The Bologna Book Fair focused its attention on audiobooks for the first time with the introduction of a half-day, three-hour seminar called Listen Up!, which featured nine speakers working in the audiobook business across Europe and North America. The notable rise in sales of the format has made headlines in North America, where the market for audiobooks is growing at a rate of 20–30% annually, and sales topped approximately 90 million units, with a total value of more than $2.5 billion last year. Michele Cobb, executive director of the Audio Publishers Association, noted, “There are more than 75,000 new titles published annually now, which is really fueling growth.”
She also offered insight into the growth in the format outside of North America. The U.K. is the second largest market, with some 14 million units sold and a growth rate of 18% last year; elsewhere, in places such as Germany, Spain, and Japan, sales are still nascent, with revenue growing at a rate of less than 5% per year. “In many of these markets, sales of the physical product, such as CDs, still far outplace digital downloads,” Cobb said.
In the Nordic region too, sales remain modest. Just 5,000 titles are available in the Nordic languages and the units sold were 3.5 million overall, valued at $160 million. Nevertheless, the region’s dominant audiobook seller, Stockholm-based audiobook company Storytel, has grown significantly in recent years, going so far as to buy two publishing companies—Sweden’s Norstedts and Denmark’s People’s Press. “We plan on launching in five more countries this year, starting with Turkey,” said Helena Gustafsson, CEO of Storytel.
The speakers included Amanda D’Acierno, executive v-p and publisher at Penguin Random House Audio Publishing Group; Mary Ann Naples, v-p and publisher at Disney Book Group; Alessandro Campi, director of the digital department at Gruppo Giunti; Paule du Bouchet, editorial manager at Gallimard Jeunesse; Éric Marbeau, digital production and partnership manager of Group Gallimard-Flammarion, and Marco Azzani, country manager for Audible Italia. Marco Ferrario of Storytel Italy and Publishers Weekly's Ed Nawotka served as co-chairs for the event and moderated.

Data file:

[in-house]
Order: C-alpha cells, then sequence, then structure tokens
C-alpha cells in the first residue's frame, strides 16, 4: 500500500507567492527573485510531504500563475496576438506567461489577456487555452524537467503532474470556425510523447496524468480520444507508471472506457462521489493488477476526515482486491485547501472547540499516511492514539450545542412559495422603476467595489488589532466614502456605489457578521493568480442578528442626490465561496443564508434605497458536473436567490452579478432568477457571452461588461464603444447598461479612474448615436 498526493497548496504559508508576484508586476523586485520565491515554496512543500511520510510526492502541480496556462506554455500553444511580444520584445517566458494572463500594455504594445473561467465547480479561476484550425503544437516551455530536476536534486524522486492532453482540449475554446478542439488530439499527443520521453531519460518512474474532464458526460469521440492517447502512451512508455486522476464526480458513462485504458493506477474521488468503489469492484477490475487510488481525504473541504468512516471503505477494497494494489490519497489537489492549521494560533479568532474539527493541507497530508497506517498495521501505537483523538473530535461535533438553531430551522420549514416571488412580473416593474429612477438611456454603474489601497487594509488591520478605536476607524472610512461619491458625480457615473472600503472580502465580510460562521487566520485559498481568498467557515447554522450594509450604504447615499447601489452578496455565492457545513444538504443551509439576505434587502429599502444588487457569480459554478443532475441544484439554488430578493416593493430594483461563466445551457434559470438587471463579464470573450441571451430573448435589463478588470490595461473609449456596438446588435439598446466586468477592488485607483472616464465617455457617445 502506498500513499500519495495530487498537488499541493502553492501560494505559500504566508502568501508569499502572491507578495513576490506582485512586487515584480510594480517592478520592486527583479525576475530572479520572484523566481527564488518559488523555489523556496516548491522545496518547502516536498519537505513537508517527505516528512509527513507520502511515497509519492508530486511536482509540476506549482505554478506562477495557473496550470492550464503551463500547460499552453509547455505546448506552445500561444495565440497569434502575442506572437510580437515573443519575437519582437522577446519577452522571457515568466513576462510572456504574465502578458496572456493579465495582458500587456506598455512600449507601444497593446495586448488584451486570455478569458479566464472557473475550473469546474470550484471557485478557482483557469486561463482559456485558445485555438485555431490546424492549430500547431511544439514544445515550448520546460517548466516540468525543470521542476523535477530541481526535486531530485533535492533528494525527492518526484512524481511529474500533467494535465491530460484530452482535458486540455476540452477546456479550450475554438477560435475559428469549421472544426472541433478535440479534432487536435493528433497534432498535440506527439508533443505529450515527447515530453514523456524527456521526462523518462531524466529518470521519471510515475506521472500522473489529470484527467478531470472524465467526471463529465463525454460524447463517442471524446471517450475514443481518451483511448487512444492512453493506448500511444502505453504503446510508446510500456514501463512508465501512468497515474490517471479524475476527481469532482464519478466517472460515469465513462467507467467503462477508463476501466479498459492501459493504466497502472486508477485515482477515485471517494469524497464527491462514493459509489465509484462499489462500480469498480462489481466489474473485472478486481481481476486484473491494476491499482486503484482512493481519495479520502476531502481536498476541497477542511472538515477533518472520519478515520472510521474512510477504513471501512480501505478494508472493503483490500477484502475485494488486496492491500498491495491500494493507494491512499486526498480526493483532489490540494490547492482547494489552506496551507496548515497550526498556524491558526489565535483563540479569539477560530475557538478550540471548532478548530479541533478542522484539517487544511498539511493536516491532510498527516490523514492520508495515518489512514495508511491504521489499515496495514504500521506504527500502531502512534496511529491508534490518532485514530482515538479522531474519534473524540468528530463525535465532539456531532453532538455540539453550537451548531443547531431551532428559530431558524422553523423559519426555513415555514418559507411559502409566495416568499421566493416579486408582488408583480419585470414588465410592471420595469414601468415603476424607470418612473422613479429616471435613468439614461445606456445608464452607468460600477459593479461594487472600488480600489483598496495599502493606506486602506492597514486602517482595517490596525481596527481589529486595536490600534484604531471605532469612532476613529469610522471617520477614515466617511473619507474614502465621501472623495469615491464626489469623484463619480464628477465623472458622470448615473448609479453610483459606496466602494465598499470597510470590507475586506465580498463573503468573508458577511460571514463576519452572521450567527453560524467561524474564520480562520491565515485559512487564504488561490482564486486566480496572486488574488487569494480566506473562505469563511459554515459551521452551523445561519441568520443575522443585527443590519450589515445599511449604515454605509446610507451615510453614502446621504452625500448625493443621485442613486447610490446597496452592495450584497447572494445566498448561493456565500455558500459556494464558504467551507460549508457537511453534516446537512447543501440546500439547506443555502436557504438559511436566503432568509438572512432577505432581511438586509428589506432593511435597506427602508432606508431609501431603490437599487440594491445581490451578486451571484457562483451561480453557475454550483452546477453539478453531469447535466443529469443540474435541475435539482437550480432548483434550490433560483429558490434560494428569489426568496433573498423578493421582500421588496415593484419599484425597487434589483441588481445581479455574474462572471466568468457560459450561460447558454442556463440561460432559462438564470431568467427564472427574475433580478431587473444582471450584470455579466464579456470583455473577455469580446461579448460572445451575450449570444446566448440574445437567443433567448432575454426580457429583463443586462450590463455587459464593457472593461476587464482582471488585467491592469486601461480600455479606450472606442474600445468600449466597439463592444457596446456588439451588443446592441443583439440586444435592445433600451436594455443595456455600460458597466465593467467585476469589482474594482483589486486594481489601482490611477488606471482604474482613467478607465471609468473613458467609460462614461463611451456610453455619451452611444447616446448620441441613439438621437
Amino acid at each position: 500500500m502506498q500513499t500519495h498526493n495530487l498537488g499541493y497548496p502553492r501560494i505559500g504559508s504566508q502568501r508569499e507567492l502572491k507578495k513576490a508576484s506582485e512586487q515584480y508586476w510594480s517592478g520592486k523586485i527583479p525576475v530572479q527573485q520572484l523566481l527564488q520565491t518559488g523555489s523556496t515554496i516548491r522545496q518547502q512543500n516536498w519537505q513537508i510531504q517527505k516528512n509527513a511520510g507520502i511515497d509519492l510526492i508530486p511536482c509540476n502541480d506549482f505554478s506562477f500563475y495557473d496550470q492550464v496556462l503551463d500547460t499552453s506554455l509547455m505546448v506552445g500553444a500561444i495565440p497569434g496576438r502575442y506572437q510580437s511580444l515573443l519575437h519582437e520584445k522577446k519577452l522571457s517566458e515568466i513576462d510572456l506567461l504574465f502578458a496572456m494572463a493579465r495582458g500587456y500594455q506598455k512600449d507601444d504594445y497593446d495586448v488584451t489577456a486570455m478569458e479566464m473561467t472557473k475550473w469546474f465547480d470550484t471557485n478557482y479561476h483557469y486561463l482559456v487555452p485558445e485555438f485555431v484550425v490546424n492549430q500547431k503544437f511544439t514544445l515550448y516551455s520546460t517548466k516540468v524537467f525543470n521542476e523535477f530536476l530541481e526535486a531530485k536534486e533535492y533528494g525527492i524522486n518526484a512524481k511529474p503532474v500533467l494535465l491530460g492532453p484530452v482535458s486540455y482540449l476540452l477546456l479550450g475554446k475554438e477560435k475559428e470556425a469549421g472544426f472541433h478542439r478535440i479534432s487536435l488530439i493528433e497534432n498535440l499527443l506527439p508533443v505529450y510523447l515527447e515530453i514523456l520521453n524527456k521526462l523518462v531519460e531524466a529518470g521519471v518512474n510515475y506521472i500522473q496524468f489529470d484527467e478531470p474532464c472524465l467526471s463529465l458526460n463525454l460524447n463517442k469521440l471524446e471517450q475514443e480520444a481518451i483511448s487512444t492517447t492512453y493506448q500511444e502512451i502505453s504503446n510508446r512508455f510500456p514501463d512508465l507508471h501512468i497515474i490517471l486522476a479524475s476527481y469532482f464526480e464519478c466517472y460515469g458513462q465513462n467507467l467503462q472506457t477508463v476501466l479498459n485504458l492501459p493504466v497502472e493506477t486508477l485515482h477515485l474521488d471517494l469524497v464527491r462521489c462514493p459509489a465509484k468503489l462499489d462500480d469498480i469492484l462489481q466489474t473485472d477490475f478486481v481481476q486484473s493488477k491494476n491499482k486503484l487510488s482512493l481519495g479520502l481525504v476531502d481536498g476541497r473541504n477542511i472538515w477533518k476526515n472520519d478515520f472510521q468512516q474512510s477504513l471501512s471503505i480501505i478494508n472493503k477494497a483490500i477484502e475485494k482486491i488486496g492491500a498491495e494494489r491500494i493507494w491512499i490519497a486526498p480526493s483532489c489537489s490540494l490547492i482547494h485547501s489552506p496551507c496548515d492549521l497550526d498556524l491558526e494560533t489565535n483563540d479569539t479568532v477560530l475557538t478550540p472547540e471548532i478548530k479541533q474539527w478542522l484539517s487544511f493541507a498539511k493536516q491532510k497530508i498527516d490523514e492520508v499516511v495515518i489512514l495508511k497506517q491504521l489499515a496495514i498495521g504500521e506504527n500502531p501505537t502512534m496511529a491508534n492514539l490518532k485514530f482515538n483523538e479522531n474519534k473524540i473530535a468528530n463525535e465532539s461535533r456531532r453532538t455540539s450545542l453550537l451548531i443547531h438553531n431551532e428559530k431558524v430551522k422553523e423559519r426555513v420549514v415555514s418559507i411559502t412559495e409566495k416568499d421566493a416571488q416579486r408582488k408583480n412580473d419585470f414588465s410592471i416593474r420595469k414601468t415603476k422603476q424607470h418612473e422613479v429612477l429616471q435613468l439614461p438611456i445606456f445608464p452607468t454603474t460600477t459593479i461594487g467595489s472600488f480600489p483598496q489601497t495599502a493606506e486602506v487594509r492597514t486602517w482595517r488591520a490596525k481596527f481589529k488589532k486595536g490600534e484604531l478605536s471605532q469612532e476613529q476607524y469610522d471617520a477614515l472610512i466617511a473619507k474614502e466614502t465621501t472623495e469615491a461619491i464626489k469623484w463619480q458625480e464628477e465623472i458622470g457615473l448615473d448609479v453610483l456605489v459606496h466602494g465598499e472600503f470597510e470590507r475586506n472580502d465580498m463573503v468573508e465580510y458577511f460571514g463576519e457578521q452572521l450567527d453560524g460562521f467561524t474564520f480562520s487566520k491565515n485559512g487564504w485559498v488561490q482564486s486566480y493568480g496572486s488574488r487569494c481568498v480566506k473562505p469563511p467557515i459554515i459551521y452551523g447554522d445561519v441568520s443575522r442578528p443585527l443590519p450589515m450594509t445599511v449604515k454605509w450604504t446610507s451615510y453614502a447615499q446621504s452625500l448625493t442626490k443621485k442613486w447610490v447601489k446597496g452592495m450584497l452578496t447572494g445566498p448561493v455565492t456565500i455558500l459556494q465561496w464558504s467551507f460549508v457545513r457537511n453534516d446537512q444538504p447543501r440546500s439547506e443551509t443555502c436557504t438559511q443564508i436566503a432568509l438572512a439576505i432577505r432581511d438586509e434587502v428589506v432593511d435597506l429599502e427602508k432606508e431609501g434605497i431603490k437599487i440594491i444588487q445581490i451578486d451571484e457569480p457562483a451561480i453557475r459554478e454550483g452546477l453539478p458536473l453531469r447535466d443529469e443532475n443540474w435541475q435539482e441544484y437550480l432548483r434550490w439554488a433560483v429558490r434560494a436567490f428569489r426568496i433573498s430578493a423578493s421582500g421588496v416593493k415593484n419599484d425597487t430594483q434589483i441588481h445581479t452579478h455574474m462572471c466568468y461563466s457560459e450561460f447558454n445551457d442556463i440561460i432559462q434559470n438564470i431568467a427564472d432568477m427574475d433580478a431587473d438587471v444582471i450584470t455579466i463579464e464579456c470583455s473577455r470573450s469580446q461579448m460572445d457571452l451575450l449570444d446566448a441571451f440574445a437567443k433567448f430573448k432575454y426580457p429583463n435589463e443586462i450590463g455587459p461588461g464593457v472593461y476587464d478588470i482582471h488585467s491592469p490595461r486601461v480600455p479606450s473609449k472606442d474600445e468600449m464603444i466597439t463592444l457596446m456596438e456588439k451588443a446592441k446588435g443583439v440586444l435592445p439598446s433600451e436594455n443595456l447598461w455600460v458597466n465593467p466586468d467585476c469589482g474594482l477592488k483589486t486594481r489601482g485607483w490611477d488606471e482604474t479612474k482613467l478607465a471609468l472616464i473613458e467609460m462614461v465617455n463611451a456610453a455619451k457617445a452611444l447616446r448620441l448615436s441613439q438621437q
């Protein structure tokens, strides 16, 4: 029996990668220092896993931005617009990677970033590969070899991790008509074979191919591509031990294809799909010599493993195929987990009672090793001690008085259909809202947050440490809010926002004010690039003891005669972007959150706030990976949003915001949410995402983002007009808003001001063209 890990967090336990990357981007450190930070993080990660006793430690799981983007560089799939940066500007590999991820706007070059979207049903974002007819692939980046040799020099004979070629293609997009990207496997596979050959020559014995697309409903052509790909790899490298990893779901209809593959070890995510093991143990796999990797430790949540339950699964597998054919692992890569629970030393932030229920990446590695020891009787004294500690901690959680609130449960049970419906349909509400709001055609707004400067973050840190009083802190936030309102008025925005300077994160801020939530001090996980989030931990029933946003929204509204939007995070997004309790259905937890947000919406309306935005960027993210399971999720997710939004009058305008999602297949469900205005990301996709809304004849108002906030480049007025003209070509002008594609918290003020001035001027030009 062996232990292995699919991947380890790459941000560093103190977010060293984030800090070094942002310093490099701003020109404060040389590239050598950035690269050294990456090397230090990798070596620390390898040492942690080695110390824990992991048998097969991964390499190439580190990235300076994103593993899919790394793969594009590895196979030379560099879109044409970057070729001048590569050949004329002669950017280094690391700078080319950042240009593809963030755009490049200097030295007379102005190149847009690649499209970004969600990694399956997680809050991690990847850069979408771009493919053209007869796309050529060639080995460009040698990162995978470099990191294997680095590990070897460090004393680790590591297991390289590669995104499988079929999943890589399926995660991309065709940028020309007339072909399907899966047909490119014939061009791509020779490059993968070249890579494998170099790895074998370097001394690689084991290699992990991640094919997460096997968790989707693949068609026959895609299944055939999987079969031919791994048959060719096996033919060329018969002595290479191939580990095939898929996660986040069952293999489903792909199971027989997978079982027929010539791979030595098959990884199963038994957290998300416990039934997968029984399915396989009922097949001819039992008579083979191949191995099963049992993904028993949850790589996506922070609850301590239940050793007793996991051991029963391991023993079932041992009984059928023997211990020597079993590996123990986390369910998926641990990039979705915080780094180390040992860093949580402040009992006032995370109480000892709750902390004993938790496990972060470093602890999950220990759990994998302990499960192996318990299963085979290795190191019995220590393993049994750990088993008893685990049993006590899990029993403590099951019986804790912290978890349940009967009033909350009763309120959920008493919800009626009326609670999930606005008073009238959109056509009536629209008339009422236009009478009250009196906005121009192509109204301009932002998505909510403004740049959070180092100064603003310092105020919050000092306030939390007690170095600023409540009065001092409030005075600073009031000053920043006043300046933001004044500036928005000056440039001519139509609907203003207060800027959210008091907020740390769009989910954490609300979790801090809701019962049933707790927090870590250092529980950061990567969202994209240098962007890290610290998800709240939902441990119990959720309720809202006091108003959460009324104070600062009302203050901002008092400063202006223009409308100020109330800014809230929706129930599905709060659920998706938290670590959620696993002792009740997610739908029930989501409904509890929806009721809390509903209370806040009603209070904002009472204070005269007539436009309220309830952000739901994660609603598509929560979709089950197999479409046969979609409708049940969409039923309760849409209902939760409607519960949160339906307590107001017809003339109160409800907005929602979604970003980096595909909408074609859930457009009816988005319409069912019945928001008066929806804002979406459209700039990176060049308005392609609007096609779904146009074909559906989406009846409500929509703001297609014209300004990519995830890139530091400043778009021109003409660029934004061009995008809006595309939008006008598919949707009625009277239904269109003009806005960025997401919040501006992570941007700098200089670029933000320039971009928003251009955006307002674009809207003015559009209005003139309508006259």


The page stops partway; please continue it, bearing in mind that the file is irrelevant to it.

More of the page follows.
As for the future opportunities for children’s book publishers, all participants were genuinely sanguine.
“Reading aloud is key to a child developing literacy and there is a growing body of evidence showing that audiobooks can assist with this,” D’Acierno said, adding, “Listening to an audiobook simultaneously increased comprehension by 76% and recall by 40%, said one study.” Audiobooks are also good for reluctant readers, she said, allowing them to read two grade levels above their fluency.
Disney’s Naples said that her company is working especially hard to expand the audiobook experience beyond sound by making it interactive. “Smart speakers in the home, like Amazon’s Echo or Google Home, have given us new opportunities,” Naples said. “We can do things such as create interactive games and quizzes that allow for self-directed play (a Star Wars-branded quiz game was one example she cited among products already in the market). And as the speakers become more powerful and the technology improves, we will be able to add features, like allowing the game to remember the child’s name and preferences.”
Cobb also acknowledged that the growing popularity of smart speakers has fueled audiobook sales. “And it’s a good sign for children’s publishers, as a recent survey revealed that from 7 to 9 p.m., listening to children’s stories is one of the top three activities for users.”
While buoyant optimism about this burgeoning market was the key takeaway for the afternoon, D’Acierno did end the session with a note of sobriety: “It would be unrealistic to think that any market can continue growing at 20 to 30% a year. But right now, the growth in the popularity of audiobooks is just great, and let’s see how far we can take it.”